| 2 October 2022, Sunday |

What awaits Lebanon after parliamentary committees’ struggle is over?

Congratulations to the Lebanese on four more years of corruption and warlord domination. In a tumultuous session, veteran opponents compete with hoarse voices, while MPs are ashamed, dreaming of change in a country where “there is no cure.”

Because of the remnants of a sectarian system, the Lebanese have no choice when it comes to the Speaker of Parliament, but the silence over the re-election of Nabih Berri, who embodies the oligarchy that brought the country down, paves the way for four more years of drought and collapse. What happens after the so-called “People’s Assembly” quorum? Waiting for Lebanon and the Lebanese rule?

In an interview with Sawt Beirut International, political analyst George Al Akouri stated, “The process of choosing President Nabih Berri as Speaker of Parliament, as it occurred today, is a “station” in a cumulative sequence of battle labor to transform the system that existed and still remains.” He has been on the throne since 1992 with just sixty-five votes.

“A combination of political blocs will absolutely not be aligned, as the Lebanese observed in the 8th vs March 14th,” Al-Akouri continued, adding, “From here, we are aware that Lebanon is approaching a moment when things will be more problematic in Parliament sessions.”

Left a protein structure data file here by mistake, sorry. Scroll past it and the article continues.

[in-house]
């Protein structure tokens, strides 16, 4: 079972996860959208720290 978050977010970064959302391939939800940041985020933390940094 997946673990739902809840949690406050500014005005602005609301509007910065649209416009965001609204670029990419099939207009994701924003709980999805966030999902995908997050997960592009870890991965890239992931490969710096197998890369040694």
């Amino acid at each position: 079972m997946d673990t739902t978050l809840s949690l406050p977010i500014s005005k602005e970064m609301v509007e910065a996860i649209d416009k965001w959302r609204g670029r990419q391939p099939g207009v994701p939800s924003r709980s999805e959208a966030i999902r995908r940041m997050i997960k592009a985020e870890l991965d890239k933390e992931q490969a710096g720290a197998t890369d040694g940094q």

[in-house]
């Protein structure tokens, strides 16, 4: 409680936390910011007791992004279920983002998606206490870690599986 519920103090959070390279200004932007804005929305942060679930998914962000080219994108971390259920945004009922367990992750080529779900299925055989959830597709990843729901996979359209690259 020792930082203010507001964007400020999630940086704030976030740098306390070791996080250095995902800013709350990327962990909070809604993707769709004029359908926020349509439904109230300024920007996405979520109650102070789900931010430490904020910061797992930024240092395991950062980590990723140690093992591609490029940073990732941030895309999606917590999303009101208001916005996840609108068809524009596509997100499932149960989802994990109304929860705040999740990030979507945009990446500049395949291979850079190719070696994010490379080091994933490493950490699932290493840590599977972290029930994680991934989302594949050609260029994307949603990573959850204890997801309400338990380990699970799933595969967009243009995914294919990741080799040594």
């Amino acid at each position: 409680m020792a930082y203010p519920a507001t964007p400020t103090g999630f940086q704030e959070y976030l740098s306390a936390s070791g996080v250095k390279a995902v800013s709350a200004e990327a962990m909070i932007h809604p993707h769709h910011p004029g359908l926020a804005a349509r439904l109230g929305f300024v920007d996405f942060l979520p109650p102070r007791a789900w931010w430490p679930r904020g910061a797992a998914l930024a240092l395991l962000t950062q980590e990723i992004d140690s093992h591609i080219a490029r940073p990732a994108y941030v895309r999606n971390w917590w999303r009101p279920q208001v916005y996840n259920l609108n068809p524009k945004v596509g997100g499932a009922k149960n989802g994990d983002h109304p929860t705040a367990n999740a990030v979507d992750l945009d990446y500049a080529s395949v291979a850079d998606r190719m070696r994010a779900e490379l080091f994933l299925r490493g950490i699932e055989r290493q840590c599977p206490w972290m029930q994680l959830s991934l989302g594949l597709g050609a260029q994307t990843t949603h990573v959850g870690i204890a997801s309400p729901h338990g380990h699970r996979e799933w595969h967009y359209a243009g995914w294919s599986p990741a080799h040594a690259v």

As for the binding parliamentary consultations to assign a PM to form a government, Al-Akouri found that “today’s experience is not conclusive and decisive. The Lebanese experienced an example regarding the election of the deputy speaker of the parliament. There was an attempt to record a position in the first round of deputies” , and the second round took the battle of characterization and an attempt to deliver an opposition candidate – Dr. Ghassan Skaf – in exchange for the Aounist candidate, Elias Bou Saab, which means that the confrontation took the course of two stages, the first of which was recording a position and the second was more serious about delivering a vice president that is independent’.

“It is not possible to resolve matters in the upcoming political scene, because it is not possible to predict the course of things in the coming stages,” Al-Akouri concluded, “but the scene is difficult with the presence of “obstinate” political groups who insist on continuing the subversive approach that led Lebanon and its people to collapse like the crisis that we are experiencing today.”

Today, Lebanon has resolved on a quadripartite coalition between the Shiite dual, Gebran Bassil, and the orphans of the Future Bloc, which is unavoidably bigger, between President Berri and the FPM’s victory and the legalization of illicit weapons.

Let’s live four more years of humiliation and thievery as breakdowns for Lebanon and the population.

  • Sawt Beirut International